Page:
That’s why it is so hard for us to gain any ground even though religion has encroached so much into are world.  Blind justice may treat us fairly, but not if justice is blinded by religion.  Why do they think they should be able to treat us unfairly?  Well, they pay lip service to tradition, but it’s the underestimated effect religion has on the religious that  they are most blind to.

If you consider civil rights laws, and rest assured that is the field where the discrimination against us lies, we are being discriminated against due to religion.  The bigots among the religious say we can’t be because we have no religion.









July 19, 2014 at 4:20 pm Leave a comment

What’s in a name? Namely, a book title?

The question occurs, why the title to my current book, Religion is God’s Way of Showing Us it’s earlier in Human Evolution than We Thought?  Does it take a cheap shot a religion?  Is it unnecessarily cryptic?

Even though it’s not literally true that any god gave us religion, most believers must certainly think that religion has a divine sanction as well as proceeding from their deity, or in the absence of one, their sacred supernatural source.

Who, then, is shown the marker of religion revealing that we haven’t evolved beyond religion?  I would say those who get an accurate picture of our evolution and religion’s place in it.   To the consternation of the fundamentalist, I would say religion was an evolutionary adaptation that was necessary for the survival of every existing human population of today.  But, too, it can be to the chagrin of the nonbeliever.


Religion is a product of evolution

Why to the fundamentalist’s consternation?  Rather than the study of human evolution being the sin of fallen angels, it appears that religion is a product of human evolution such that we ascendant “apes” were equipped with it by natural selection.

The truth will set us free!

The truth is, it will take a little longer.  The mass exodus to humanism didn’t happen as predicted.  And this because religion was underestimated by nonbelievers who had examined philosophically and logically its truth value and, yet, overlooked its strength and contribution as an adaptation.  No modern society of any significance survived until today without it.

Yes, religion has waned in some areas such as Europe, but that’s the lifecycle of a religion, not all religion.  Certainly, we nonbelievers would all like to see the final enlightenment.  Each individual religion can wane and cultures and civilizations can evolve and advance, but religion’s grip on humanity is strong enough that it hasn’t let go so far.  If humanity had been ready, we would have seen religion’s end in the Classical Period.  Yet even after the gods of Greece and Rome became a farce, piety was extolled and blasphemy punished.  Rather, we saw the rise of Christianity because even the more enlightened Greco-Roman culture was not done with religion.  The balance of humanity lagged further behind than that.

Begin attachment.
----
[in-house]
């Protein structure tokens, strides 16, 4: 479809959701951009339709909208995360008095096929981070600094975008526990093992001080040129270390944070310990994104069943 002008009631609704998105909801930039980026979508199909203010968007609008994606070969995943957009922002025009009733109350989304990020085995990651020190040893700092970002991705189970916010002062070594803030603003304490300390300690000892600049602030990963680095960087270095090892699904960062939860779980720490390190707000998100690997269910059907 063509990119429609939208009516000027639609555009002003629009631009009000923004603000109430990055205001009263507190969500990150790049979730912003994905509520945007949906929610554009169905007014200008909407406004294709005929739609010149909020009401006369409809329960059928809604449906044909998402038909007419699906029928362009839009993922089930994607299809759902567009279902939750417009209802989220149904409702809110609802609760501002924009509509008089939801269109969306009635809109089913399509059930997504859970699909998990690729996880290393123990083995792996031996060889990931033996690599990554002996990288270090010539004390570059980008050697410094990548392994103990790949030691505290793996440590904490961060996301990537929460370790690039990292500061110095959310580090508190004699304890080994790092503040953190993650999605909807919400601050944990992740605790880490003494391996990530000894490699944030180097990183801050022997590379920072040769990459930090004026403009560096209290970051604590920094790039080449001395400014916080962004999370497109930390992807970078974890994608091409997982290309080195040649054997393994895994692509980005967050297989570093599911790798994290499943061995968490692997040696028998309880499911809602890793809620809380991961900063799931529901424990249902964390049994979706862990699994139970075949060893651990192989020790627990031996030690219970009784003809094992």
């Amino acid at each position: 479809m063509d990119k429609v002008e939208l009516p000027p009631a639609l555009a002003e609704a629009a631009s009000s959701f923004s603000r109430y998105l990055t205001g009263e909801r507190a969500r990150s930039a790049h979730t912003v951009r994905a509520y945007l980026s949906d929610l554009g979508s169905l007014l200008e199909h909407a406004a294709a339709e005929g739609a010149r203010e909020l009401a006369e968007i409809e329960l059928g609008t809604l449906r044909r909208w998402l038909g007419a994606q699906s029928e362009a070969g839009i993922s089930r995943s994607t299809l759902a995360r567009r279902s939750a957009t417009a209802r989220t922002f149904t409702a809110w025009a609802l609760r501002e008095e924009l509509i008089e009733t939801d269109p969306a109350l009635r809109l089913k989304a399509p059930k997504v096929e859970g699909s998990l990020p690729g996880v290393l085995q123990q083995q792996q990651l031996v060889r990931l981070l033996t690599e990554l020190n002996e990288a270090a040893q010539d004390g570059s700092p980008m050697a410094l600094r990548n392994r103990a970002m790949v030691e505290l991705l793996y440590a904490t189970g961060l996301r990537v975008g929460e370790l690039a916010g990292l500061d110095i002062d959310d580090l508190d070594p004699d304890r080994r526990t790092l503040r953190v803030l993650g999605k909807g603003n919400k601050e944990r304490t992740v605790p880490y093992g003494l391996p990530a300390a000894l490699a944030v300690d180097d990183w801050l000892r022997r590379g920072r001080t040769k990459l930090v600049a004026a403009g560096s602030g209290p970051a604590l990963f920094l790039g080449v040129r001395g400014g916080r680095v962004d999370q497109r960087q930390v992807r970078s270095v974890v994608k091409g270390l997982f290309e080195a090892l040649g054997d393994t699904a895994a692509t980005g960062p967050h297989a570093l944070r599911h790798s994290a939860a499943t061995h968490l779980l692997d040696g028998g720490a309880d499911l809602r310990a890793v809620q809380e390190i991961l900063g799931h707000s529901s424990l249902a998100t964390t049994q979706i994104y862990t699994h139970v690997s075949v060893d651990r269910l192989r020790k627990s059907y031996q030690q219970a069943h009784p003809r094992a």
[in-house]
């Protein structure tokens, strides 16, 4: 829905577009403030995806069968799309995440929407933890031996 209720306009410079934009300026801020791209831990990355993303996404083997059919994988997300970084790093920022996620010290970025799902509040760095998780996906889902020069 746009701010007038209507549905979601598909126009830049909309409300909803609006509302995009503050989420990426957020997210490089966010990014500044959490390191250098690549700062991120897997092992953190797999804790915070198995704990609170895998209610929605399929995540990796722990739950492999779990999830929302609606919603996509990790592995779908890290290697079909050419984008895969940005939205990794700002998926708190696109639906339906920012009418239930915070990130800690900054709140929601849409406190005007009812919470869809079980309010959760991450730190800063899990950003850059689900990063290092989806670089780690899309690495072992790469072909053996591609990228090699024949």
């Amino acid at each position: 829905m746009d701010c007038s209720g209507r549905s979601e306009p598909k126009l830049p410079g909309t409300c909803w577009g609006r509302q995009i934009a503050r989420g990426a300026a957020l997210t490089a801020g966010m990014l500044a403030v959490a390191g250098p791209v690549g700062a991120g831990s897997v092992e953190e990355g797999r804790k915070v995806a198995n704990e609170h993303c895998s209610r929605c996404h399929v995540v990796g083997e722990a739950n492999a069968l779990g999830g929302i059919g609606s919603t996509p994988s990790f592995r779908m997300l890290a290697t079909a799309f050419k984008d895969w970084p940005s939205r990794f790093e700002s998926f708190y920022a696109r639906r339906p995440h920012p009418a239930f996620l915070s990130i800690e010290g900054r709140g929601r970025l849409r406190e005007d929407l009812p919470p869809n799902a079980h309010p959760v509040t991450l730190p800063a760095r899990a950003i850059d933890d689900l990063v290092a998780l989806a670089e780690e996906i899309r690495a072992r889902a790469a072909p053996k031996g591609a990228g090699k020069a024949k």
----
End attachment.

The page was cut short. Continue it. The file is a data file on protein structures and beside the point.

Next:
Certainly, the New Atheists (Dawkins, Dennett, Sam Harris, and the late Christopher Hitchens) are not interested in saying religion is or was good for humanity.  I can sympathize with that.   At the same time, there are a number of scientists, writers, and thinkers who do say matter of factly that they believe some predisposition to religion is in our genes.

I can’t give you a specific episode, but I’ve heard Chris Mooney on Center for Inquiry’s internet/radio podcast, Point of Inquiry, get an affirmative answer to the various iterations of the question (i.e., a heritable component to human religiosity). 

I credit Pinky with a similar sentiment in her comment recently on this blog, and in a way, it’s an interpretation or restatement of the book title in question:  “I am vastly disappointed in my species. Homo Sapiens Sapiens have had plenty of time to grow up, or at least to have made more of an effort to mature, but the religious keep busy squashing forward movement.”

August 23, 2013 at 12:08 pm Leave a comment

Affirming motto In God We Trust is the religious equivalent of marking territory

Affirming the motto In God We Trust is the Religious Equivalent of Marking Territory 

The next time someone asks why are atheists so strident–so militant?  Just hold up the headline–Congress passes the nonbinding (unnecessary) resolution reaffirming “In God we Trust” as the national motto.   

But why are atheists so angry? Because it’s RUDE. It’s Believers Behaving Badly.  

In every other sphere we suppress our antisocial and baser instincts for the good of society, harmony. But religion gets a pass.  NO, not really religion, just Christianity.   The one that claims the Golden Rule even though similar sentiments were expressed before it came along.

How shall we observe the Golden Rule in your seeming violation of it? Do you want the same treatment in return? Is this the treatment you want from nonbelievers or the other religions?